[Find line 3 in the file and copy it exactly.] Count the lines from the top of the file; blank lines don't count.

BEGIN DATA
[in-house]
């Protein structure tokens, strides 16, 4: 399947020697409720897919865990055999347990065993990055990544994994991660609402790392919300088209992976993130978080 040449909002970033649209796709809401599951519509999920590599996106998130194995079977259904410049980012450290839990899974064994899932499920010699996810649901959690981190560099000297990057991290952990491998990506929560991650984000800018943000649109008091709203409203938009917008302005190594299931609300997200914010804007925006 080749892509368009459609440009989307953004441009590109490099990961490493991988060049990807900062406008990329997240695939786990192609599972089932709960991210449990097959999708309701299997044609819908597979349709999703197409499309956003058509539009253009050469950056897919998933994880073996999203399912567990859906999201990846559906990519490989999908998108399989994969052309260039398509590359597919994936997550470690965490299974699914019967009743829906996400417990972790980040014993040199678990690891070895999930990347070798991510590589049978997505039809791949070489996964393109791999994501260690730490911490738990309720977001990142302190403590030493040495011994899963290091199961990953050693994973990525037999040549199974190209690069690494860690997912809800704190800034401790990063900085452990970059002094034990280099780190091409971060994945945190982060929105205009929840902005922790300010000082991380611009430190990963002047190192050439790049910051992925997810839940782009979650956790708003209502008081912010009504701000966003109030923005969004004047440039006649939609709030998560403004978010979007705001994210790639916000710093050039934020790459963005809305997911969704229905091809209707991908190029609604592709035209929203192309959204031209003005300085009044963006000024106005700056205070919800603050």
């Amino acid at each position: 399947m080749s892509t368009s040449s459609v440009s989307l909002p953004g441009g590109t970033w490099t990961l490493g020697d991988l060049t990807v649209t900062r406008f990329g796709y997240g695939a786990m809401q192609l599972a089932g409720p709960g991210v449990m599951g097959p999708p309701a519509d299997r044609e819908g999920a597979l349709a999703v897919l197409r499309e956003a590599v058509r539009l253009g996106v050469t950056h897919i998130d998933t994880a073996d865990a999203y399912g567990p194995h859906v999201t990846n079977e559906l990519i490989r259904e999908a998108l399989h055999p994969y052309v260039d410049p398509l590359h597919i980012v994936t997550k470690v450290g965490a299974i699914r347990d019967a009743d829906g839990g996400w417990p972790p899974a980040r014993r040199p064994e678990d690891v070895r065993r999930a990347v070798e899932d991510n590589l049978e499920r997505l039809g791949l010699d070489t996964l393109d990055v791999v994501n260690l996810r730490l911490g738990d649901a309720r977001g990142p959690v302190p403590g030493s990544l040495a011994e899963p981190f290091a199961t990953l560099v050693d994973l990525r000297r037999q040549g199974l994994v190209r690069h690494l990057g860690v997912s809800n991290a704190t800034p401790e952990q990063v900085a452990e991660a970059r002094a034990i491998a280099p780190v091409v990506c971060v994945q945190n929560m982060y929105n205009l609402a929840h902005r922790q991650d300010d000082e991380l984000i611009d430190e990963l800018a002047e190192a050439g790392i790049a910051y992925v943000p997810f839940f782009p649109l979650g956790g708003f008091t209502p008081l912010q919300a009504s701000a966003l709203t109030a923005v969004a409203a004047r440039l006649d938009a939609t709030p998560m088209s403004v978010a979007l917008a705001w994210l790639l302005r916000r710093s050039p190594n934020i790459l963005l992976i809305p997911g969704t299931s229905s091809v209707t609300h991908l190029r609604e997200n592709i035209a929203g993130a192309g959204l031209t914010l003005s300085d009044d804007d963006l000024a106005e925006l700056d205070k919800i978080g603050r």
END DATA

């Amino acid at each position: 399947m080749s892509t368009s040449s459609v440009s989307l909002p953004g441009g590109t970033w490099t990961l490493g020697d991988l060049t990807v649209t900062r406008f990329g796709y997240g695939a786990m809401q192609l599972a089932g409720p709960g991210v449990m599951g097959p999708p309701a519509d299997r044609e819908g999920a597979l349709a999703v897919l197409r499309e956003a590599v058509r539009l253009g996106v050469t950056h897919i998130d998933t994880a073996d865990a999203y399912g567990p194995h859906v999201t990846n079977e559906l990519i490989r259904e999908a998108l399989h055999p994969y052309v260039d410049p398509l590359h597919i980012v994936t997550k470690v450290g965490a299974i699914r347990d019967a009743d829906g839990g996400w417990p972790p899974a980040r014993r040199p064994e678990d690891v070895r065993r999930a990347v070798e899932d991510n590589l049978e499920r997505l039809g791949l010699d070489t996964l393109d990055v791999v994501n260690l996810r730490l911490g738990d649901a309720r977001g990142p959690v302190p403590g030493s990544l040495a011994e899963p981190f290091a199961t990953l560099v050693d994973l990525r000297r037999q040549g199974l994994v190209r690069h690494l990057g860690v997912s809800n991290a704190t800034p401790e952990q990063v900085a452990e991660a970059r002094a034990i491998a280099p780190v091409v990506c971060v994945q945190n929560m982060y929105n205009l609402a929840h902005r922790q991650d300010d000082e991380l984000i611009d430190e990963l800018a002047e190192a050439g790392i790049a910051y992925v943000p997810f839940f782009p649109l979650g956790g708003f008091t209502p008081l912010q919300a009504s701000a966003l709203t109030a923005v969004a409203a004047r440039l006649d938009a939609t709030p998560m088209s403004v978010a979007l917008a705001w994210l790639l302005r916000r710093s050039p190594n934020i790459l963005l992976i809305p997911g969704t299931s229905s091809v209707t609300h991908l190029r609604e997200n592709i035209a929203g993130a192309g959204l031209t914010l003005s300085d009044d804007d963006l000024a106005e925006l700056d205070k919800i978080g603050r």